and when peikoff says 10 year old kids are property, that’s HORRIFYING to MOST CIVILIZED PEOPLE. and he doesn’t bother acknowledging that and speaking to it. he fucking says his view is self-evident. there he is horrifying most of civilization, and he just says his position is self-evident and leaves it at that. you can disagree with most civilized people, but you need a better argument, and you need to speak to their well known concerns.

he doesn't understand tradition and Burke and that kind of thing. he doesn't understand why to address common ideas about his topics (like if you advocate certain specific violence against children, in a society where there is lots of IMMORAL violence against children, you better put some effort into differentiating). OR, alternatively, he approves of a lot of that immoral violence against children, so that's why he doesn't differentiate.

and he doesn't even understand like common sense that if you just say something most people find horrifying is self-evident, you're doing it wrong.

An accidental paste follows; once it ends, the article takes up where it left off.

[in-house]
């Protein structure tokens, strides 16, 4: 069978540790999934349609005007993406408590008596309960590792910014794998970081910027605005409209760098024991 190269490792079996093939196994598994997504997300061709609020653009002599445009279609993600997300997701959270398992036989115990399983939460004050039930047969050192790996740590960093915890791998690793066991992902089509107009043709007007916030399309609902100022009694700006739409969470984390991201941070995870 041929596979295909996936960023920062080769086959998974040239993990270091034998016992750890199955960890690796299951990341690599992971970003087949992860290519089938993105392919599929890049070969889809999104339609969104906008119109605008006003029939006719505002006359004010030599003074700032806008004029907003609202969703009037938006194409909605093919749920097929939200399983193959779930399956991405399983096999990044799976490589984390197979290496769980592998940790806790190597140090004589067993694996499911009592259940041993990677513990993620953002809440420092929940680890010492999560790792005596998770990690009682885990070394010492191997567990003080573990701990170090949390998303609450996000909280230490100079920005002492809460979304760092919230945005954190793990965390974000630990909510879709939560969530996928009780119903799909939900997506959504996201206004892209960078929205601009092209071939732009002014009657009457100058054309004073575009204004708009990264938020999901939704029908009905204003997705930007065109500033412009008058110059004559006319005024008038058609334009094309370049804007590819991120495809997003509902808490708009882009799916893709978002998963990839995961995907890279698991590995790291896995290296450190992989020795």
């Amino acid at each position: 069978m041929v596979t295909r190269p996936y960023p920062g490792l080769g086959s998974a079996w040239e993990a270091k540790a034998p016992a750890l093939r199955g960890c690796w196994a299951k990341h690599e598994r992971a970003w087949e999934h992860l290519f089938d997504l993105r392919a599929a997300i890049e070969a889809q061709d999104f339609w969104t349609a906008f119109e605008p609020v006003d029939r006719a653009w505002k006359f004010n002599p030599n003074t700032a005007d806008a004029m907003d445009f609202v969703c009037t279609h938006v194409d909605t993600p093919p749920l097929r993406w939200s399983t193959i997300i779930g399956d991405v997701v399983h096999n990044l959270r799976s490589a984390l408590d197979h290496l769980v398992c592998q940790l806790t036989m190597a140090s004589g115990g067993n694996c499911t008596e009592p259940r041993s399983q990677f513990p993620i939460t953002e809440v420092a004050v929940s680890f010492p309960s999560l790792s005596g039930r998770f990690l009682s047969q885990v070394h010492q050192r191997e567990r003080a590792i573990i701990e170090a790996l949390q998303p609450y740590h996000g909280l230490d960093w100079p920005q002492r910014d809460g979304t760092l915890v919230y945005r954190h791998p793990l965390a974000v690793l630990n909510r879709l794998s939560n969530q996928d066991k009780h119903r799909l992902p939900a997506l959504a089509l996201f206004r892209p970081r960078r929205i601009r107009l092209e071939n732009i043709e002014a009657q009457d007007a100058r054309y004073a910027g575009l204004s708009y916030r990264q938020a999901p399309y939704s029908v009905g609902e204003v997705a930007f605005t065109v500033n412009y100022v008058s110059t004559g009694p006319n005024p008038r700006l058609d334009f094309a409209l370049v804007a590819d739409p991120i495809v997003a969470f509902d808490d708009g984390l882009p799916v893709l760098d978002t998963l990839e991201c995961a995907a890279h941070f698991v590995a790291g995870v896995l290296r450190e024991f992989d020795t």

Elliot at 6:22 PM on August 12, 2015 | #2535
> That's completely bonkers and degenerates the argument to sheer idiocy, at which point I'm done with it.

what an irrational, anti-paths-forward ( http://curi.us/1761-paths-forward-summary ) way to deal with disagreement.

> The agenda of course is Peikoff-bashing

I criticize Peikoff more than some others precisely because he's BETTER than them. criticizing mixed people, with some great stuff, is usually more interesting and informative than criticizing more thoroughly bad people.

also i mostly criticize people whose stuff i read or see or something. which is mostly people i at least kinda like. i wouldn't be listening to Peikoff's stuff if i didn't see value there.

Elliot at 6:24 PM on August 12, 2015 | #2536

What do you think?

(This is a free speech zone!)